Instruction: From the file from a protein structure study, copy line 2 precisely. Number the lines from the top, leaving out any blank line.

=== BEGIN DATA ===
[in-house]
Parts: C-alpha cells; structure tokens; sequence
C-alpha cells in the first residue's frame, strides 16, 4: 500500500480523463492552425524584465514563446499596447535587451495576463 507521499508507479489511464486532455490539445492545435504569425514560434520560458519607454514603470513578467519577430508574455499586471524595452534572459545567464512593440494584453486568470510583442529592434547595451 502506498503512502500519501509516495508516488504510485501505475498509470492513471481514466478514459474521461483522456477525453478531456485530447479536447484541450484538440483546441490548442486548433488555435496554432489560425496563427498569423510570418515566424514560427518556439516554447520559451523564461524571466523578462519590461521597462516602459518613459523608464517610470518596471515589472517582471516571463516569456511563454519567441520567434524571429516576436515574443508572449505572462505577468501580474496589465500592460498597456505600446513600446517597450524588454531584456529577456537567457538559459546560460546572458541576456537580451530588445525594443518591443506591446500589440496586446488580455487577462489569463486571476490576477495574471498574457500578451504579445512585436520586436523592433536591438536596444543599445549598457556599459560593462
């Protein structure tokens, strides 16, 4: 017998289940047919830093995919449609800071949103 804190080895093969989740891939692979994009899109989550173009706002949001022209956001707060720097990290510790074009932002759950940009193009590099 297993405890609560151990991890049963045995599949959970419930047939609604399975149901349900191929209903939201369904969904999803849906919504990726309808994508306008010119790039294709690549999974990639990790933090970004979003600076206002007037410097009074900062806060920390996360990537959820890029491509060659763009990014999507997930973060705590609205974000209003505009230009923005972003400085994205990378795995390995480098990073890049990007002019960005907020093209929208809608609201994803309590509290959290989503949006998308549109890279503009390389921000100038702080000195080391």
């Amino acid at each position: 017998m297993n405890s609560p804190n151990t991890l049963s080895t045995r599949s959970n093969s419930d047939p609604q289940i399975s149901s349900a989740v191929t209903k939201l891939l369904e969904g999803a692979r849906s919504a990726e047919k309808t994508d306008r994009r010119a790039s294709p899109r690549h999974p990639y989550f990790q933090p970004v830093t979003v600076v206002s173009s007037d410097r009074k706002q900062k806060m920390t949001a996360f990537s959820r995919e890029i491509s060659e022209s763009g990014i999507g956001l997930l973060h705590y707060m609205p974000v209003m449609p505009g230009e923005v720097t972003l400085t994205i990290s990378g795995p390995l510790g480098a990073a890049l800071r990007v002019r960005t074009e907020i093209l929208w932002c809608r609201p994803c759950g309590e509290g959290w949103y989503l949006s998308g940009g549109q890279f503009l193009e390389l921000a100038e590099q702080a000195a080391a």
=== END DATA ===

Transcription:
Parts: C-alpha cells; structure tokens; sequence